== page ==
While project is ongoing
Track all diversion throughout project
Keep all receipts for landfill, recycling, reuse and donation
Enter all weights into the Construction & Demolition Waste Diversion Tracking Form
- Estimate weights if receipts are not available
After project completion
Request a Deconstruction Deposit Recovery (Inspection) on EnergovCSS
- If needed, email receipts and tracking form to CDWastePermits@bouldercolorado.gov
City team reviews diversion and calculates and processes your refund
City Finance Department issues your refund in the same manner it was paid
Questions and Resources
Send all emails and questions related to C&D waste recycling aspects of your project to CDWastePermits@bouldercolorado.gov.
The following links are additional resources to assist during your project:
Bear Protection Ordinance
The city's 2017 Bear Protection Ordinance 8161 aims to protect bears by eliminating access to food rewards found in trash and compost bins.
- Anywhere in the city: Bear-resistant containers are required if trash and compost are put out the night before pickup.
West of Broadway and south of Sumac Avenue: All compost and trash carts, containers, dumpsters or enclosures must be bear-resistant or stored in a building, house, garage, shed or other enclosure until emptied by a trash hauler.
View downloadable map of the area where bear-resistant containers are mandatory at all times.
To report unsecured trash, call the Police dispatch non-emergent number at 303-441-3333 and ask to speak to a Code Enforcement officer. Provide the officer the address of the trash violation.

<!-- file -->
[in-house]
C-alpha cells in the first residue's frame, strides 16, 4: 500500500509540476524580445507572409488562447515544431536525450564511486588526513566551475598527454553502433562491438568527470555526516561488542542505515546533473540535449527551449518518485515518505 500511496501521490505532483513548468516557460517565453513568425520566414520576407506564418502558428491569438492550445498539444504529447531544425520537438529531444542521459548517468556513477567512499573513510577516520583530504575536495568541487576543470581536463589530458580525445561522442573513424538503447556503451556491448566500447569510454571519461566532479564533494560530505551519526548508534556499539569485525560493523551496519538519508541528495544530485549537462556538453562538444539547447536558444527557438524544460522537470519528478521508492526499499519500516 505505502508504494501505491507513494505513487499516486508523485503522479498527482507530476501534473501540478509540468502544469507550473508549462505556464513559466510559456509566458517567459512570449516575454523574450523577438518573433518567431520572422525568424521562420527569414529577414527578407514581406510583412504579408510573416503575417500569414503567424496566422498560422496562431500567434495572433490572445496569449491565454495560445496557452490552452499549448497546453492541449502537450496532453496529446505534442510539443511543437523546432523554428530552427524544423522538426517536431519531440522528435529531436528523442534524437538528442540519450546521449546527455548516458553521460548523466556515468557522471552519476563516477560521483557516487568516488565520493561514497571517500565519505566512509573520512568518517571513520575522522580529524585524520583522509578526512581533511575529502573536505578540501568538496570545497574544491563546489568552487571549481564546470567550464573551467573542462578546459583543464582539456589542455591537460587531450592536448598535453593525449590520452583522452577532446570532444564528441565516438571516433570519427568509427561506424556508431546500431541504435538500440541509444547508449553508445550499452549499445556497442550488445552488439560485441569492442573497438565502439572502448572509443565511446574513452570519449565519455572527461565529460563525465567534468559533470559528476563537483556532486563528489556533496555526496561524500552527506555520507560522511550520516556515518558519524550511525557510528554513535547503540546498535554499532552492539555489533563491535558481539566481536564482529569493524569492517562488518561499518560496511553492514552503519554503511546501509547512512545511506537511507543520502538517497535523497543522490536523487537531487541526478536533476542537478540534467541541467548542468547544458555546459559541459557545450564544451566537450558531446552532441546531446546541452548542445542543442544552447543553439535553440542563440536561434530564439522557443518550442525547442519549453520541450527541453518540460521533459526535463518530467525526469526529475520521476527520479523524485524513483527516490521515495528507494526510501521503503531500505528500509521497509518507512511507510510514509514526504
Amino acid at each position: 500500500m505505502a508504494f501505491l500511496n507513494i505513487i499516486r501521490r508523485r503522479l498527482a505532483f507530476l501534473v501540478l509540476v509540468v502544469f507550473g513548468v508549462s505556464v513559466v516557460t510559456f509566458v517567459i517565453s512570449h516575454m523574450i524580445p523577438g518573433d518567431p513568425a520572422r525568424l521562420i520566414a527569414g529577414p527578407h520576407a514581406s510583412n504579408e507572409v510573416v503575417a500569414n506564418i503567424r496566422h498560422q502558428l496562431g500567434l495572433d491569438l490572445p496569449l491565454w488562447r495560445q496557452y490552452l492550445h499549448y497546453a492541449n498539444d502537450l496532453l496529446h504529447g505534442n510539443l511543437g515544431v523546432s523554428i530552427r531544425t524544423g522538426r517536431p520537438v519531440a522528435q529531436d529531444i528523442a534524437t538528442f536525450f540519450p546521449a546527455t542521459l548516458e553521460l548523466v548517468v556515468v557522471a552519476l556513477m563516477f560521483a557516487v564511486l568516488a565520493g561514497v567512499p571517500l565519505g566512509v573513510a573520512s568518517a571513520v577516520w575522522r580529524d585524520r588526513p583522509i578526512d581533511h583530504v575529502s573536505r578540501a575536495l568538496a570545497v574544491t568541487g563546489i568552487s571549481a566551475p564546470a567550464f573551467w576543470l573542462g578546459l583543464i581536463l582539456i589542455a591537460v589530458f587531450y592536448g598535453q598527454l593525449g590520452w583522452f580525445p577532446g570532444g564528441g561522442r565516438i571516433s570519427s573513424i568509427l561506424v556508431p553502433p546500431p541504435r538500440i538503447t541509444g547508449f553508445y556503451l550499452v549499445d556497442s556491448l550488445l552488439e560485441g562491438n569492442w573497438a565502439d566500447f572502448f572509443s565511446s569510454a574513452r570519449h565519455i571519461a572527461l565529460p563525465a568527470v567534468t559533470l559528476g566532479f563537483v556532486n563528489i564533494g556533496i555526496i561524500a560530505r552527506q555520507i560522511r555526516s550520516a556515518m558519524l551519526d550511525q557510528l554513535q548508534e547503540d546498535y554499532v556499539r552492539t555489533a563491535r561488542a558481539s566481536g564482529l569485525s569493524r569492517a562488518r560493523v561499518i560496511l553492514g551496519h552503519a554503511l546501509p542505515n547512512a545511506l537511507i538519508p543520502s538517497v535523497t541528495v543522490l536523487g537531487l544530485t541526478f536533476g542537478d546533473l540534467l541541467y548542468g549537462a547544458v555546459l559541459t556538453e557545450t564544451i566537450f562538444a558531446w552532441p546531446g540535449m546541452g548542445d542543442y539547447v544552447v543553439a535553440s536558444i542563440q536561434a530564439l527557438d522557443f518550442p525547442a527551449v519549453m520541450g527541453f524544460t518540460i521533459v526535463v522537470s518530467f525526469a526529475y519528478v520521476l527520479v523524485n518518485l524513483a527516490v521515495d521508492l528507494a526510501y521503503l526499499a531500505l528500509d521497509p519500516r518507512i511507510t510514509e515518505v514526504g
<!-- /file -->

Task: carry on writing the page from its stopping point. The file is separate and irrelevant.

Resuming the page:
Code enforcement officers will issue fines for noncompliance, including not latching containers, and violators will not receive warnings. Officers may issue tickets in-person or give citations to property owners via email or printed notification. The fines are:
- $100 for the first offense
- $250 for the second offense
- $500 for the third offense.
Please note yard waste such as leaves and branches are not considered bear attractants and can be put out for collection in leaf-litter bags or bundled with string. If compost containers only contain yard waste, they must still be latched. Also, bear-resistant carts and recycling containers can be put out for collection after 8pm the night before pick-up anywhere in the city.
Bear-resistant carts are similar to most trash and compost carts currently used in Boulder, but are reinforced with special latches. Carts that meet the bear-resistant criteria have been tested and rated by the Interagency Grizzly Bear Committee.
Examples of Bear-resistant Carts That Meet the Ordinance Requirements
- BearSaver Grizzly Poly Cart models (PC32-G, PC65-G, and PC95-G).
- Bearicuda Basic, Classic, and Stealth models
(PAK130, PAK132, PAK164, PAK195, STL135, STL264, and STL296)
Is Your Cart Broken?
The city requires bear-resistant containers to be in working condition, however they can break. If a cart is broken it must be fixed. For Western Disposal customers, call 303-444-2037 and request a replacement cart. Carts are generally replaced within 24 hours. If you are a One-Way Trash or Republic customer and you have purchased your cart, you are responsible for the repairs or replacement.
Would you like a bear-resistant container even though you do not live in the area where it is required?
Contact your trash hauler for the services they provide with bear- resistant container. You do not have to live in the area it is required to obtain a bear-resistant cart.
How can I make a bear-resistant waste enclosure?